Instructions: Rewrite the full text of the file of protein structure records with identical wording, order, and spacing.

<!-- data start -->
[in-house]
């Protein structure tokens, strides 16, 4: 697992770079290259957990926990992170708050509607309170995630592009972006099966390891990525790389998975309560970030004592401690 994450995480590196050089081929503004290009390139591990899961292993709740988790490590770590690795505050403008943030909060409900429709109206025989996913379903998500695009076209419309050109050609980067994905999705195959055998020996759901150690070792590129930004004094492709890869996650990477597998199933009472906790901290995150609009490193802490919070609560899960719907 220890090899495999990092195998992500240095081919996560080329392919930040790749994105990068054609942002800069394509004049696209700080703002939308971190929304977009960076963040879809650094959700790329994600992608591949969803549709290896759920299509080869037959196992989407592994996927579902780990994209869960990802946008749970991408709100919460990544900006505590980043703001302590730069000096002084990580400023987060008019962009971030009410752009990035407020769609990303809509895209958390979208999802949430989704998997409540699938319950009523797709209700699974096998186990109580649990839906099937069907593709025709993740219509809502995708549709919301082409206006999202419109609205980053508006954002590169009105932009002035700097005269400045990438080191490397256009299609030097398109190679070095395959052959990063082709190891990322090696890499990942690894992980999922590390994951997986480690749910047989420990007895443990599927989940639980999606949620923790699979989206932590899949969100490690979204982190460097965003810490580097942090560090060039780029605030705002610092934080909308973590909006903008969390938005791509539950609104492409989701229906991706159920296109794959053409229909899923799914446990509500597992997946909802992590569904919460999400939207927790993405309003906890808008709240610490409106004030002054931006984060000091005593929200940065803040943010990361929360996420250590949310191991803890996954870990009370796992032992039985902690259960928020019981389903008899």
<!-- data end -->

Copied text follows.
[in-house]
């Protein structure tokens, strides 16, 4: 697992770079290259957990926990992170708050509607309170995630592009972006099966390891990525790389998975309560970030004592401690 994450995480590196050089081929503004290009390139591990899961292993709740988790490590770590690795505050403008943030909060409900429709109206025989996913379903998500695009076209419309050109050609980067994905999705195959055998020996759901150690070792590129930004004094492709890869996650990477597998199933009472906790901290995150609009490193802490919070609560899960719907 220890090899495999990092195998992500240095081919996560080329392919930040790749994105990068054609942002800069394509004049696209700080703002939308971190929304977009960076963040879809650094959700790329994600992608591949969803549709290896759920299509080869037959196992989407592994996927579902780990994209869960990802946008749970991408709100919460990544900006505590980043703001302590730069000096002084990580400023987060008019962009971030009410752009990035407020769609990303809509895209958390979208999802949430989704998997409540699938319950009523797709209700699974096998186990109580649990839906099937069907593709025709993740219509809502995708549709919301082409206006999202419109609205980053508006954002590169009105932009002035700097005269400045990438080191490397256009299609030097398109190679070095395959052959990063082709190891990322090696890499990942690894992980999922590390994951997986480690749910047989420990007895443990599927989940639980999606949620923790699979989206932590899949969100490690979204982190460097965003810490580097942090560090060039780029605030705002610092934080909308973590909006903008969390938005791509539950609104492409989701229906991706159920296109794959053409229909899923799914446990509500597992997946909802992590569904919460999400939207927790993405309003906890808008709240610490409106004030002054931006984060000091005593929200940065803040943010990361929360996420250590949310191991803890996954870990009370796992032992039985902690259960928020019981389903008899």